Does that help or did you mean something slightly different? I will keep returning to these themes but as expected this thread’s generating quite the word count.
     
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  13. Mac

    Mac FHF Legend

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    As someone who asked for the commencement of a Fred like this, I'm pleased to be able to take part and share experiences.

    So you run a series of bank accounts? Match Fees; Annual Subs; Capital Savings(?); Current Acct (?) and any others? I can see the premise - how, on a broad brush basis, do you deal with expenditure - all from one account, by moving funds as necessary? Financial transparency and the need to be able to build capital reserves are just one of the issues concerning me currently.

    EDIT - Also agreed on Subs collection systems!

    2ND EDIT - I'm interested in views on appropriate bank accounts: Commercial, little to no fees; respectable (allowing for market conditions) rate of return. Any ideas?
     
  14. Stuart Burnside

    Stuart Burnside FHF All Time Great

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    I'd have to ask our Treasurer exactly how it works as I don't look at them, but yes we have several accounts along the lines you're talking about. I suspect payments are made from a single current account with monies transferred across from various reserve accounts. The big thing I think is having separate collections accounts. The point of doing this is really in trying to minimise the time it takes the Treasurer to identify individual payments, which can otherwise be a headache if using a single account. It does also allow you to move off funds for specific projects.

    It is particularly helpful if you're taking donations or sponsorships for specific line items as well. So e.g. if someone is giving you money to use for disability hockey provision say, but you need a few months before you set that up, you don't really want to commingle that with your general funds as it's not supposed to be providing you with general cash flow.

    The other thing this approach can help highlight is where you have a cash flow problem. E.g. if everything is in one account, there's always loads of money in there and you don't know that you've got a debt collection problem or similar as quickly.

    Separately though, your point is perhaps more about how you do your club accounts than it is about how you do your bank accounts. If you want to grow capital reserves, then your budget needs a line item in it for saving to capital reserves rather than hoping for leftovers. If you've got someone competent doing your accounts and projections then you know what cashflow you need and can take action before you have a problem.

    This then can allow you to take risks. An example from us was that we knew that moving to Lee Valley would mean our pitches cost more than we were used to. This gave us a choice, either put up subs, or grow. We kept subs flat, and introduced incentives like refer a friend, for members to help us grow. This led us from a projected 5 figure loss to a surplus without having to change subs levels, meaning we remained financially inclusive. However, if during the year, we were off the projected growth plan, we could have taken other actions, e.g. fund raising, or whatever, to ensure we didn't finish in deficit.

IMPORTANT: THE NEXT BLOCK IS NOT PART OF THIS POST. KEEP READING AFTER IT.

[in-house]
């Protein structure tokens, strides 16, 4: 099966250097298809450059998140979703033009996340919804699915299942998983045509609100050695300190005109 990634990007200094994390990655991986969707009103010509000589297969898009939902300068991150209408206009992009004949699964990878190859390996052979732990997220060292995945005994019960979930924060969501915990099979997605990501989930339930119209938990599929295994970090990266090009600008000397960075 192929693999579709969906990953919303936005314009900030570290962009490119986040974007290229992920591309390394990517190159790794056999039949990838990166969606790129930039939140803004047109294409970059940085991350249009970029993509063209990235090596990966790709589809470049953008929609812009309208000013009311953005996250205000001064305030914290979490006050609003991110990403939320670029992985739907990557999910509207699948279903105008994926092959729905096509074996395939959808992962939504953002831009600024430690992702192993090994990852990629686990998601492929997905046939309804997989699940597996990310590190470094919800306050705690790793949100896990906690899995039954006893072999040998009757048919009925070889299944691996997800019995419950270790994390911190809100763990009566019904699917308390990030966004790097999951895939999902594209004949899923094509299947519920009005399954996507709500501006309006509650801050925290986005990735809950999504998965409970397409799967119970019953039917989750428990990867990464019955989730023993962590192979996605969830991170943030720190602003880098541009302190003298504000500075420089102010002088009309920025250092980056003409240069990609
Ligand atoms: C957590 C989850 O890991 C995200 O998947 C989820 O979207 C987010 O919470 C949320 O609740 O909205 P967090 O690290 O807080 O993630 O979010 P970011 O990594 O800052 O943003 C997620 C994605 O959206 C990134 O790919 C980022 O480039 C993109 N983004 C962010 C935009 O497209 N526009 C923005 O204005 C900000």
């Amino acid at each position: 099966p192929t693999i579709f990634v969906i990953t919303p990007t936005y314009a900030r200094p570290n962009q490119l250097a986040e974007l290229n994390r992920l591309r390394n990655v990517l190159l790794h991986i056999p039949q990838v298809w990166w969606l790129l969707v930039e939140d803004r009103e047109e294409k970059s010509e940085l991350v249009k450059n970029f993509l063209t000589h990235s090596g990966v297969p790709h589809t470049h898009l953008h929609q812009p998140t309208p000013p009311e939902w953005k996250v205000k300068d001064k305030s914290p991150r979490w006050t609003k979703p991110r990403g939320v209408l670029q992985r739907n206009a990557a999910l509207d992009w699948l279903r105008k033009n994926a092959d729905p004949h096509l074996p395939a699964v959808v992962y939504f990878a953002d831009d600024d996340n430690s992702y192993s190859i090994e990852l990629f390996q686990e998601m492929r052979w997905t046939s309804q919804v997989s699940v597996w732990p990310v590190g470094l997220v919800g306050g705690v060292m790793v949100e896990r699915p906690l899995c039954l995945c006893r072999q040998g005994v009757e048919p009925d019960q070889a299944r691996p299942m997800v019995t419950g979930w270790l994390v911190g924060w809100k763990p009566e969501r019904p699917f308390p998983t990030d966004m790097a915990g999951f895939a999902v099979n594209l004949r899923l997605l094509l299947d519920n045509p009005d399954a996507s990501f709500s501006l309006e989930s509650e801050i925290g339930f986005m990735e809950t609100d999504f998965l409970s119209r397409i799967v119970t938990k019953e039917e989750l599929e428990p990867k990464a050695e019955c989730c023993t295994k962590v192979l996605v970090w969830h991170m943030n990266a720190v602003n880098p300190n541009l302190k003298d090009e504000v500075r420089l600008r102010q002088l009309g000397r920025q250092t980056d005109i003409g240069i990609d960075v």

However, you can't take risks like that without having someone rock solid doing your accounts and cash flow forecasts.
     
  15. Mac

    Mac FHF Legend

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    And this is, hopefully, now the position we find ourselves in. An Accountant has taken over our Treasurer role, rather than a willing volunteer as in previous years, so hopefully this sea-change will result in the financial projections needed to be able to build successfully.

    The ease of accounting offered by using various collection accounts is an issue I hadn't considered before now but is, in retrospect, blindingly obvious!
     
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  16. phi11ip

    phi11ip FHF Top Player

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    Thanks for the replies by the way, definitely an interesting read. We've got 10 teams plus a colts section so definitely a lot of ins and outs in terms of cash. I'm not sure how many accounts we have but I like the idea of at least two accounts if you've got lots of membership fees coming in alongside expenses.

    Looks like transfers are the way to go too; they're definitely better than cheques! My only worry about these are the lack of security for members, in that if someone does make a mistake then their funds are potentially long gone. We'll be discussing our methods of managing membership etc over the next few weeks though so hopefully we'll get something drawn up.

    Cheers!
     
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  17. Stuart Burnside

    Stuart Burnside FHF All Time Great

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    Glad this is proving of some use. I'll generate a new blog topic soon. In the meantime, please do feel free to chuck more questions or suggestions in.


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  18. SportBilly44

    SportBilly44 FHF Top Player

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    Stuart - do you want me to write something about raising funds?

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  19. Stuart Burnside

    Stuart Burnside FHF All Time Great

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    Suggest draft it so ready but hold off on the post as quite a wide topic, then we can do a blog to intro. I can think of 4 or so funding models so we should perhaps do macro then drill down on each.


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  20. Stuart Burnside

    Stuart Burnside FHF All Time Great

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    :eek:

    Blog #2 - Income


    It's very tempting for those not on the committee to only think about hockey clubs as primarily about playing/coaching hockey and a bit of ancillary social and forget that money underpins that. "Can the club pay for X" is something we get all the time, with less thought about how.